Illegal drugs 'produced in Mexico and sold in the United States' are top national security threat: report
Illegal drugs "produced in Mexico and sold in the United States" are the top national security threat facing the American people, according to a Department of Homeland Security assessment released on Thursday.
"While terrorists pose an enduring threat to the Homeland, drugs kill and harm far more people in the United States annually," DHS states, stressing in its report that the flow of illicit substances is "supporting violent criminal enterprises, money laundering, and corruption that undermines the rule of law."
ABC News correspondents Luke Barr and Sarah Beth Hensley note that "DHS said it expects illegal drugs produced in Mexico and sold in the United States will continue to kill more Americans than any other threat" and that "in the past year, traffickers have contributed to more lethal mixes of fentanyl — an already deadly drug — on the market and driving an increase in overdose deaths in the US. It is expected that fentanyl will remain the leading cause of narcotics-related deaths in the US in 2024."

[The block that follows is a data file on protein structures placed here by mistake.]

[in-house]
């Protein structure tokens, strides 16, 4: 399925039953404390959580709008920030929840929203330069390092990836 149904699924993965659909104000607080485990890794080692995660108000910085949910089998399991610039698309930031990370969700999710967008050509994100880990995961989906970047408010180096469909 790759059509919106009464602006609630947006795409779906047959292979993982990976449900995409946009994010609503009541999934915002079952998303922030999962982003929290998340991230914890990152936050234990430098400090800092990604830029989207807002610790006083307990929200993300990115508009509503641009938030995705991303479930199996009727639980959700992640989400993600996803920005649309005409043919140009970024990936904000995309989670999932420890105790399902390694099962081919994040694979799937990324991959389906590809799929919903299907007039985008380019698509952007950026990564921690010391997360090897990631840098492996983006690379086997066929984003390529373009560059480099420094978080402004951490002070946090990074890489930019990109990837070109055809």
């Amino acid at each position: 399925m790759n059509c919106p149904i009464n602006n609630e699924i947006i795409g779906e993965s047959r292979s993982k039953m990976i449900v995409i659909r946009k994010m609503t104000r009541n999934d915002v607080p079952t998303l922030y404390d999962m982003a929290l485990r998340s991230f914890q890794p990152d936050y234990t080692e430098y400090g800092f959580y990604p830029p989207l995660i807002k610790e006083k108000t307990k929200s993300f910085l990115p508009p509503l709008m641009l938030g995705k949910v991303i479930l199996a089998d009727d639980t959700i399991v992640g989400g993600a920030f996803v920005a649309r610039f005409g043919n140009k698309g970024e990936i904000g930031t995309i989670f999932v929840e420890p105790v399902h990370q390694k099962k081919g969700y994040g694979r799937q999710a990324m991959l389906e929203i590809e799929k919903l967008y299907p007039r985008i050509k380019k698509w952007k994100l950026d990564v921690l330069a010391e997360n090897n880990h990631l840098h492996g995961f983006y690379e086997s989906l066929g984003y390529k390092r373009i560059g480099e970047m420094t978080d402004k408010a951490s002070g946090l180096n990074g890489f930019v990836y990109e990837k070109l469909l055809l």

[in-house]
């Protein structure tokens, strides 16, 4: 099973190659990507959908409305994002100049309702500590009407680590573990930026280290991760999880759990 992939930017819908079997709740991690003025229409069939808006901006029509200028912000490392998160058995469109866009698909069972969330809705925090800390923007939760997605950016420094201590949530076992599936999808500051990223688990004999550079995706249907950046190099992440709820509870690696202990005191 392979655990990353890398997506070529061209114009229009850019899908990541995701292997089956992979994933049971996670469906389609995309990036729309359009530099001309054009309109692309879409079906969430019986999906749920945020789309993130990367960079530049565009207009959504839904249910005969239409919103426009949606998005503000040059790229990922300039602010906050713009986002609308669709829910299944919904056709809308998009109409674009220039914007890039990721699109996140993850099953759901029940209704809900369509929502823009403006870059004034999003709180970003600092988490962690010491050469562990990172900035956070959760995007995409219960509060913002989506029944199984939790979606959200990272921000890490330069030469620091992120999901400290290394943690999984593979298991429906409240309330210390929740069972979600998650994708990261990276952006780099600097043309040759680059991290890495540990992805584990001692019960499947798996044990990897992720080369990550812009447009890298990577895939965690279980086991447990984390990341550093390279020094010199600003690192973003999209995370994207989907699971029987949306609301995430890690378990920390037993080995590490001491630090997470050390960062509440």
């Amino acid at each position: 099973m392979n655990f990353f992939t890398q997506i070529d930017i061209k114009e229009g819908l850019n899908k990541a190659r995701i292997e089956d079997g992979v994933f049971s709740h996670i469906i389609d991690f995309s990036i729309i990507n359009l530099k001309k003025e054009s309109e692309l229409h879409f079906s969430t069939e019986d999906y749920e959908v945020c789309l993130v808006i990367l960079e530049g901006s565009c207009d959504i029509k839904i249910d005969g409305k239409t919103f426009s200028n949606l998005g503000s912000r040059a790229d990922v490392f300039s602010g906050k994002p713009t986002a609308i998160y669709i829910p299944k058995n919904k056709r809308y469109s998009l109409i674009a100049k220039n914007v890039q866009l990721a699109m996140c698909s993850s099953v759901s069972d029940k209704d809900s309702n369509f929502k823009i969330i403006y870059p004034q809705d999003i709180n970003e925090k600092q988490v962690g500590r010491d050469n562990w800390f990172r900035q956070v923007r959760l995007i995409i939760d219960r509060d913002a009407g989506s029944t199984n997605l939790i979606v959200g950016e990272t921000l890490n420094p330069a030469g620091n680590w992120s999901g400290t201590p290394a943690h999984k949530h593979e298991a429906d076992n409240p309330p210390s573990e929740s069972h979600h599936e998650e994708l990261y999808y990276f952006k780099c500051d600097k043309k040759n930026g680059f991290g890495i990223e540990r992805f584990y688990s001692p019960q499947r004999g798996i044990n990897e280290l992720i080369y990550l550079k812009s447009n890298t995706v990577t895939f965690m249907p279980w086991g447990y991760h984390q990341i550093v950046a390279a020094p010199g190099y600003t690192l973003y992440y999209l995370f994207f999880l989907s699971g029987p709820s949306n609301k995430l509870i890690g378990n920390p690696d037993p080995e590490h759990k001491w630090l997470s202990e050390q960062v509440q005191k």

Barr and Hensley explain that "more than 100,000 people died from drug overdoses in the US during the last year, according to preliminary data from the Centers for Disease Control and Prevention. About 75% of those overdose deaths are from synthetic opioids such as fentanyl."
They add, "DHS said it has invested in stopping these dangerous and illegal drugs from entering the country — seizing more fentanyl, and arresting more people for fentanyl-related crimes in the last two years than in the previous five years combined, DHS said in a statement to ABC News."
Meanwhile, DHS warns that "during the next year, we assess that the threat of violence from individuals radicalized in the United States will remain high, but largely unchanged, marked by lone offenders or small group attacks that occur with little warning. Foreign terrorist groups like al-Qa'ida and ISIS are seeking to rebuild overseas, and they maintain worldwide networks of supporters that could seek to target the Homeland."
DHS also cited domestic terrorists as a risk to public safety, pointing out, "These actors will continue to be inspired and motivated by a mix of conspiracy theories; personalized grievances; and enduring racial, ethnic, religious, and anti-government ideologies, often shared online."
View Barr's and Hensley's analysis at this link.
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